The media have been barred from naming a mother who smothered her three-year-old daughter with a pillow after a High Court judge ordered that the deceased child should not be identified.
As a consequence of the order the woman, who was today found not guilty by reason of insanity of murdering the toddler at her family home, cannot be named as to do so would identify the dead child.
Last Monday, Mr Justice Michael White agreed to make an order at the outset of the trial preventing publication of anything that might identify the deceased child following an application from prosecuting counsel Paul Murray SC.
Mr Murray said that under Section 252 of the Children Act 2001 it was an offence to publish anything that could identify a child who is an alleged victim of an offence.
The following day, a lawyer representing several media outlets - namely RTÉ, Independent News and Media, News Group Newspapers Ltd and The Irish Times - applied to the trial judge, Ms Justice Carmel Stewart, to set aside the order.
Addressing Ms Justice Stewart, Tom Murphy BL said he objected to Mr Justice White’s order on the basis that Section 252 was inappropriate to put before the court as it applied to the victim of the crime being still alive. “A reasonable reading of the provision is that it protects the anonymity of living children,” he submitted, adding that the order imposed by the court the previous day went far beyond what was required.
"Sadly, the child is no longer alive" and this provision is not appropriate to restrict the press from reporting, argued Mr Murphy.
Section 252 of the Act states that in relation to any proceedings for an offence against a child or where a child is a witness in such proceedings, no report which reveals the name, address or school of the child or includes any particulars likely to lead to his or her identification shall be published or included in a broadcast.
Mr Murphy said in balancing the various constitutional rights the court would have to see that the beneficiary of the order in these circumstances was not the child but the accused woman, and that such an order was unfairly prohibiting the media from its constitutional right to report.
In reply, Paul Murray SC said the Director of Public Prosecutions (DPP) was opposing the application and a child was “any person under the age of 18 years”. Mr Murray submitted that if the legislators had meant for the provisions to only apply to a living child, they could have provided for this but there was no basis for implying from the legislation that the child must be alive.
The publications of the details of this case was of interest to the media only and that the legislature provided the judge with the power to maintain the order, he continued.
However in response, Mr Murphy emphasised that there have been a litany of cases in the recent past involving child victims, where this kind of order had not been sought nor applied by the courts.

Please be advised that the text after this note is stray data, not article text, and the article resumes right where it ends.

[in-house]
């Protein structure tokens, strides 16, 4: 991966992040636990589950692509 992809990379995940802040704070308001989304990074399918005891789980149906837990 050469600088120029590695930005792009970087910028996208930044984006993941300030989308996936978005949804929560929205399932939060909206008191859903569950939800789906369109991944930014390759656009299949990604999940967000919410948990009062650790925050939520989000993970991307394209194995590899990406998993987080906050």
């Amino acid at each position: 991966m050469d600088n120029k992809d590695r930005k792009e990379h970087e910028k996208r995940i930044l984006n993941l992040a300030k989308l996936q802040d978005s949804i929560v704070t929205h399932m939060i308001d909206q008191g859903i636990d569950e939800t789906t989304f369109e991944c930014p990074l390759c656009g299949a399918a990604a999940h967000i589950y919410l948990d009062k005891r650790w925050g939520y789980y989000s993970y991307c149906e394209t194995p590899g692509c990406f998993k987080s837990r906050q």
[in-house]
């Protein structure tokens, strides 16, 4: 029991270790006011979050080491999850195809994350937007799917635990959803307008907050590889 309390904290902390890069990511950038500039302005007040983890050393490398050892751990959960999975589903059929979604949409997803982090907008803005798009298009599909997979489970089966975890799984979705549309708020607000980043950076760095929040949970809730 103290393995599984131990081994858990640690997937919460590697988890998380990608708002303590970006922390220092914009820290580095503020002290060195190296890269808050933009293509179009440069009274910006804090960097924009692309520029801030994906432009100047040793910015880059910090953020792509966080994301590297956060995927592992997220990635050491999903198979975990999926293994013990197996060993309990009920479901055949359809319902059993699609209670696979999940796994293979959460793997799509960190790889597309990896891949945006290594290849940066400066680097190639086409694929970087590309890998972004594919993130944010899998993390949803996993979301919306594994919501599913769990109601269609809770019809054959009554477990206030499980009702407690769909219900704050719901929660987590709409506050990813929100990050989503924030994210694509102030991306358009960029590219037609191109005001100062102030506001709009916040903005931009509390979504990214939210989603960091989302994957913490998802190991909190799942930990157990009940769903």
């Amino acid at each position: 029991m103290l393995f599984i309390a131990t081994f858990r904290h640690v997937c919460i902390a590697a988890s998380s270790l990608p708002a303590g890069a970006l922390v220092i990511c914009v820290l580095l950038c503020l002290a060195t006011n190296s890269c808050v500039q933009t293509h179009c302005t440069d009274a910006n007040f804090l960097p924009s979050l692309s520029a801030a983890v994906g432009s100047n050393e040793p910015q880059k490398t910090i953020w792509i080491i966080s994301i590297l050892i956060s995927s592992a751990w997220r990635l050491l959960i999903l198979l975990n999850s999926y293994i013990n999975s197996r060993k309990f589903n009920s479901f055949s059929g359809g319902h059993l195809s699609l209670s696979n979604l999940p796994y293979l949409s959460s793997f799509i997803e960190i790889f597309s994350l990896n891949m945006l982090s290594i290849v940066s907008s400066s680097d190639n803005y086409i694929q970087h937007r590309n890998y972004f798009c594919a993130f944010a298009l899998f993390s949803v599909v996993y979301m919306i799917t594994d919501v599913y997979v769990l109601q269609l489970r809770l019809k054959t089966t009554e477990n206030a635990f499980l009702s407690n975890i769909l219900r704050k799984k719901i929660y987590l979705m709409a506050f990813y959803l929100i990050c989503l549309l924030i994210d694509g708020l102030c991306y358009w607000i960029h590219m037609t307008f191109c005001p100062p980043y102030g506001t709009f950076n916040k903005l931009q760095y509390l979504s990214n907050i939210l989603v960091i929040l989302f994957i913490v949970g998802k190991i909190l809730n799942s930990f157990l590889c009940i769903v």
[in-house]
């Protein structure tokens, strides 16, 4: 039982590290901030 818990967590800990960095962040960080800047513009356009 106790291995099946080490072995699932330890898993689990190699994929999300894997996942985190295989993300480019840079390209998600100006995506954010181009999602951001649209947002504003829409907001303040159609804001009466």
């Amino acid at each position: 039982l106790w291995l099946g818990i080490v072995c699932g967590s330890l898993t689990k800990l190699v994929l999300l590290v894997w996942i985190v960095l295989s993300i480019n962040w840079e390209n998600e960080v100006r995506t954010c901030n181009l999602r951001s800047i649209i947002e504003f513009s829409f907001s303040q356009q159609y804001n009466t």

“The obvious case is Ana Kriegel and there was no reporting restrictions in the naming of that child in those proceedings,” he said.
No such order was sought in the naming of the child in the John Tighe case, said Mr Murphy, adding that this was a case which Mr Murray had prosecuted in 2018. Tighe was found guilty of the murder of his six-month-old son Joshua at his home in Co Mayo in 2013 and given a mandatory life sentence.
If the court accepts the DPP's argument then all media organisations have been in breach of the Children Act to date without consequence, he said.
Lifting the order was not just for the good of the media, but for their readers, the general public and it was in the interests of democratic society to have fair and accurate reports from the courts, he submitted. “The rights of the child in this case cannot outweigh the public’s right to know,” he indicated.
In summary, Mr Murphy said the act does not apply in circumstances where the victim of the crime is no longer a living child and if there is a balancing act it has to come out in favour of having matters reported fairly.
In her ruling, Ms Justice Stewart said this was not a blanket ban on reporting the case but simply a ban on any report that would lead to the identification of the child. The legislation had not sought to make a distinction, which was now sought to be made on behalf of members of the press, she said.
The murder or manslaughter of a child were top of the list of offences to which the provisions of the Act applied, said the judge.
Whilst she understood it was a balancing act, the judge said that neither the Children Act 2001 or the 2006 amended legislation made the distinction that was now being asserted and on that ground she would uphold the order and protect the anonymity of the child.
The judge said the wording of section 252 was clear and it was appropriate to continue reporting restrictions in terms of the anonymity of the child in the case.